Navigating grocery stores can be a confusing maze. Not only is it complicated to work your way through a store, but you often have to visit multiple locations to get everything on your list. No one wants to waste precious time getting lost in a store.
In order to minimize this headache, let’s review how to better manage your shopping experience.
Photo by: Clem Onojeghuo
Navigating Grocery Stores Like a Pro
Use Your Ultimate Grocery List
- As we discussed last week, having a well-organized grocery list is the key to an efficient shopping.
- The ultimate list becomes your guide, and carves a path through each store. You have already completed half the planing just with this first step.
- With your list sorted by store, then department, you will move through each department with ease. Once you map your stores using the tips below, re-sort your list to follow the correct order.
Mentally (or Physically) Map Each Store
- Think about the layout of each of your stores. Assuming you shop there often and know them well, and if you don’t, ask Customer Service for a map and department list, or a free store tour. These resources are available both in person and online.
- It might even help to literally draw out a map of your store if one isn’t available. A visual depiction of the store layout will help familiarize you with each department, and become more comfortable with how to navigate it.
- Typically store departments are arranged in a U-shape, with perishable items set around the perimeter. Produce will be at the front off to one side, usually followed by dairy, meat, and deli/prepared foods completing the U. These are the departments you will focus on as much as possible, only entering the interior aisles for specific items as needed.
Build Your Route
- This is the most important step, and for good reason. We can get easily distracted if we enter a store without a plan.
- Once you have a mental map of each store, begin building your route. It is typically best to start at one end and work your way towards the other. Avoid beginning in the department nearest the door where you enter, as foot traffic gets bottlenecked at the front of the store. You can bypass traffic and save yourself some time by walking directly to the other end and working your way back towards the exit nearest your car.
- My route in nearly every store I shop in looks like this:
- Produce – this is usually the bulk of what I purchase, and it can the least perishable, so I get this first.
- Meat and Dairy – I only get a few of these items from a store, so I knock them out in less than 3 minutes.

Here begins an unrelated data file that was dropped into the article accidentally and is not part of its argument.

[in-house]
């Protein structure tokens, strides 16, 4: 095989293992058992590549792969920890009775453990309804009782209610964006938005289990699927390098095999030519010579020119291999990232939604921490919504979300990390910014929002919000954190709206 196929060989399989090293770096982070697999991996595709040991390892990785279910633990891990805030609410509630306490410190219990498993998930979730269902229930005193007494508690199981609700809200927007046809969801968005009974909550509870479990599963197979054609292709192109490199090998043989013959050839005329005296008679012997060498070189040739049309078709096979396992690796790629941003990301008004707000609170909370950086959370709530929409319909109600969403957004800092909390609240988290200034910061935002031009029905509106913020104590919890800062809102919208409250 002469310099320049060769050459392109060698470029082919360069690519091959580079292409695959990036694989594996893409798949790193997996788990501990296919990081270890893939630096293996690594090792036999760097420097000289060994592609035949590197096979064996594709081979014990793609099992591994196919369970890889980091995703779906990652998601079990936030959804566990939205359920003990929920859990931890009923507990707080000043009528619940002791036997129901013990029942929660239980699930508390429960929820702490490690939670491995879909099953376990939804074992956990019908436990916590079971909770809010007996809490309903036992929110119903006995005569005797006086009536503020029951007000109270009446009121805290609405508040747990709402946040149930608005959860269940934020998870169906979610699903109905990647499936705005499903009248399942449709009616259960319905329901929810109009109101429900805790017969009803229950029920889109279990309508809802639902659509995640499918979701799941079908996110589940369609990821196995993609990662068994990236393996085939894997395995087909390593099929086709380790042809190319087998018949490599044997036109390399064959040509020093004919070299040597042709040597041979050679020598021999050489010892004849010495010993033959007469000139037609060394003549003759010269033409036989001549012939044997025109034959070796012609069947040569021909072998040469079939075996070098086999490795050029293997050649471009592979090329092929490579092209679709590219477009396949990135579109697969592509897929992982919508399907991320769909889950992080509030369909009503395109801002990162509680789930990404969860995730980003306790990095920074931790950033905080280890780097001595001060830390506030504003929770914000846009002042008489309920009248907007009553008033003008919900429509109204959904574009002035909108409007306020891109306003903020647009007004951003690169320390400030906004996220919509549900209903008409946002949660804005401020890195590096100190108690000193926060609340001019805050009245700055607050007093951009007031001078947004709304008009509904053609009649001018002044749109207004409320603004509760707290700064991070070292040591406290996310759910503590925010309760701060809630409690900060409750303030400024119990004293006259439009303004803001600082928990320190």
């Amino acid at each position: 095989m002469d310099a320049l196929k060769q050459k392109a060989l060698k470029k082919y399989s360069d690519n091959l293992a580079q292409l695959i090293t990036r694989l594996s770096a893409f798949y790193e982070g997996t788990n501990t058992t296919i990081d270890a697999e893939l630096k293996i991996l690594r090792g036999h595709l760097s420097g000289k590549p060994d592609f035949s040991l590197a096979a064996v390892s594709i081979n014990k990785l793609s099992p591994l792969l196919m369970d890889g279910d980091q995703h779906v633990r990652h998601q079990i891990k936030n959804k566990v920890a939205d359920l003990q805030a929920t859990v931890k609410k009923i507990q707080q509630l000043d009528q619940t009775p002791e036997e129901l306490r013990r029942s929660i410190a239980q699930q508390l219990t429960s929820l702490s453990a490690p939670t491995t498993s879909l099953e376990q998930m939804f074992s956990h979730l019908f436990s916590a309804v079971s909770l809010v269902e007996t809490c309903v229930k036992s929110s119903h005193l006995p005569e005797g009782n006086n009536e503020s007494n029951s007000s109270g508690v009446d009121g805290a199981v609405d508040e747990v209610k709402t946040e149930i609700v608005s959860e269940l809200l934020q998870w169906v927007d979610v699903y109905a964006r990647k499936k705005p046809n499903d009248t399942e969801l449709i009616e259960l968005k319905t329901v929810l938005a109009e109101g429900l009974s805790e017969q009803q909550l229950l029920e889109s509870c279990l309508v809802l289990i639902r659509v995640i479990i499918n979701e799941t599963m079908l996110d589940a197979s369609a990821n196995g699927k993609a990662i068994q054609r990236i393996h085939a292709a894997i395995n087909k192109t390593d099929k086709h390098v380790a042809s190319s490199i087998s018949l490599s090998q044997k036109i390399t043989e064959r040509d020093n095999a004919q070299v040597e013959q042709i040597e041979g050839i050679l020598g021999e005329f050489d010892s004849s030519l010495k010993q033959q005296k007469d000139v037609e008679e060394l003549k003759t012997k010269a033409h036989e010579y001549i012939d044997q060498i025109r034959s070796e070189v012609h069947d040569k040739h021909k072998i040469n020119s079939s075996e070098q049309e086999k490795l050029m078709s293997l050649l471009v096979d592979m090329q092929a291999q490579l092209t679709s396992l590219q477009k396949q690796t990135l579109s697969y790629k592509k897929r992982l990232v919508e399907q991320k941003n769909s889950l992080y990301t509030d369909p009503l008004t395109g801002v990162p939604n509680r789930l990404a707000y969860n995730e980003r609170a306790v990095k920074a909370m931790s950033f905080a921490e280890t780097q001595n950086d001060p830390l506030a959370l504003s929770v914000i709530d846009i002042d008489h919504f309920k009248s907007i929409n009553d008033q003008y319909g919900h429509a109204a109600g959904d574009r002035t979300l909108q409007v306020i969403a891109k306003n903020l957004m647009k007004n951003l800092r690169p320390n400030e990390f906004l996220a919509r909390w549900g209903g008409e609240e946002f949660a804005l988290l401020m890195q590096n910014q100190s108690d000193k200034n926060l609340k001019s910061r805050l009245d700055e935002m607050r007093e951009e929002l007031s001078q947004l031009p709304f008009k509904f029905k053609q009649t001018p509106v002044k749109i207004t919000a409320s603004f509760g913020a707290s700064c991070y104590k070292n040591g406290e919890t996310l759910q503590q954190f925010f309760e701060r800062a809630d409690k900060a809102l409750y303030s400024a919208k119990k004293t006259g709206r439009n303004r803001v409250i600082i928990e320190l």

- Prepared Foods – these are typically at the opposite end of the store from where I started, so I know I am nearing the end of my list.
- Frozen – I get these items last for obvious reasons, and they are usually near the checkout lanes.
- Pantry/Dry goods – these are filler items. I duck into aisles and grab these between the above 4 departments. For instance, I know broth is at the end of the aisle across from the meat counter, so I leave my cart to the side, grab this while I wait for my meat to be packaged, and move on.
View Sales and Clip Coupons in Advance
- Nearly every store lists their weekly sales online, and/or has signs and collateral available in-store the week prior.
- If you plan this ahead it helps avoid impulse purchases and getting distracted by studying the sales once you arrive. The goal is to get in and out of the store as quickly as possible.
- You can also use sales flyers as a means of meal planning. If you know rotisserie chicken and broth are on sale, you already have the ingredients for two meals. A fresh chicken one night, and leftover quick chicken soup the following day.
Shop at Off-peak Times
- We have all experienced the hell that is shopping during weekend peak times. Obviously you cannot help this sometimes, but try to avoid these periods if possible.
- If you do have to visit on a weekend, do your research. Type your store location into Google and you will find the peak times listed by day and hour.
- Typically, if you aim for opening time, or later in the evening after the dinner rush, you will be safe.
- During the week, take an early lunch or late lunch break, and weather pending, store items in a cooler bag in your car. Or if you have space at work, keep them in your office refrigerator.
- Even stopping on your way home from work on a weekday means you will nearly have the store to yourself. Less traffic equals improved store navigation and a faster checkout.
Now that you have these few simples tips in your arsenal, let us know how your shopping experience improves. Or, do you have any additional tips that weren’t mentioned here? Sound off in the comments below.
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